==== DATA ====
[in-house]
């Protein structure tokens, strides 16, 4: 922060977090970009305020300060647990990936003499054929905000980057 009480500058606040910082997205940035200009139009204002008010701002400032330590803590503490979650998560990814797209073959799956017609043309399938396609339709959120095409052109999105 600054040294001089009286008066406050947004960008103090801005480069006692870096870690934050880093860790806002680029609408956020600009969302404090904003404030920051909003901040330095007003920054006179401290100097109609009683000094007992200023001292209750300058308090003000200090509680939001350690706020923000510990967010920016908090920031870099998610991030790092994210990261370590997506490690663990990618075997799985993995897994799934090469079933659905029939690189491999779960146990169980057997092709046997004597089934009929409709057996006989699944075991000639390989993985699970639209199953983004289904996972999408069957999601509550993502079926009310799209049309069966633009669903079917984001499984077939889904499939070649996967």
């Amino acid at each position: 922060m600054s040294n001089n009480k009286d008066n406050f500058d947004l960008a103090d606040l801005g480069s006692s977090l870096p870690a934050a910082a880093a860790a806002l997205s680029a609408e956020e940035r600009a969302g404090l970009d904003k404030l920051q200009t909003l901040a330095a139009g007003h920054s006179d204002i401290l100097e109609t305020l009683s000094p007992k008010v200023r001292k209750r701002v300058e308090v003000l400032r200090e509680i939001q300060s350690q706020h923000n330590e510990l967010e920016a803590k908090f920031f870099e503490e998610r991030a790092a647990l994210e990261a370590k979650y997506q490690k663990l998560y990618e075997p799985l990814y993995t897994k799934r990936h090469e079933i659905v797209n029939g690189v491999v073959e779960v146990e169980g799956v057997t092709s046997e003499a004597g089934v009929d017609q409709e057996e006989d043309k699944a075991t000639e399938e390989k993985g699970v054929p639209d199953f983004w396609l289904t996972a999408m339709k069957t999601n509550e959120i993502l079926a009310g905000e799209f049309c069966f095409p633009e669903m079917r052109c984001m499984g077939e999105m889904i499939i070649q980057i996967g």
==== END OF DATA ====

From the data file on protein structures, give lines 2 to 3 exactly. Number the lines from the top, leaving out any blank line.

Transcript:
């Protein structure tokens, strides 16, 4: 922060977090970009305020300060647990990936003499054929905000980057 009480500058606040910082997205940035200009139009204002008010701002400032330590803590503490979650998560990814797209073959799956017609043309399938396609339709959120095409052109999105 600054040294001089009286008066406050947004960008103090801005480069006692870096870690934050880093860790806002680029609408956020600009969302404090904003404030920051909003901040330095007003920054006179401290100097109609009683000094007992200023001292209750300058308090003000200090509680939001350690706020923000510990967010920016908090920031870099998610991030790092994210990261370590997506490690663990990618075997799985993995897994799934090469079933659905029939690189491999779960146990169980057997092709046997004597089934009929409709057996006989699944075991000639390989993985699970639209199953983004289904996972999408069957999601509550993502079926009310799209049309069966633009669903079917984001499984077939889904499939070649996967």
């Amino acid at each position: 922060m600054s040294n001089n009480k009286d008066n406050f500058d947004l960008a103090d606040l801005g480069s006692s977090l870096p870690a934050a910082a880093a860790a806002l997205s680029a609408e956020e940035r600009a969302g404090l970009d904003k404030l920051q200009t909003l901040a330095a139009g007003h920054s006179d204002i401290l100097e109609t305020l009683s000094p007992k008010v200023r001292k209750r701002v300058e308090v003000l400032r200090e509680i939001q300060s350690q706020h923000n330590e510990l967010e920016a803590k908090f920031f870099e503490e998610r991030a790092a647990l994210e990261a370590k979650y997506q490690k663990l998560y990618e075997p799985l990814y993995t897994k799934r990936h090469e079933i659905v797209n029939g690189v491999v073959e779960v146990e169980g799956v057997t092709s046997e003499a004597g089934v009929d017609q409709e057996e006989d043309k699944a075991t000639e399938e390989k993985g699970v054929p639209d199953f983004w396609l289904t996972a999408m339709k069957t999601n509550e959120i993502l079926a009310g905000e799209f049309c069966f095409p633009e669903m079917r052109c984001m499984g077939e999105m889904i499939i070649q980057i996967g």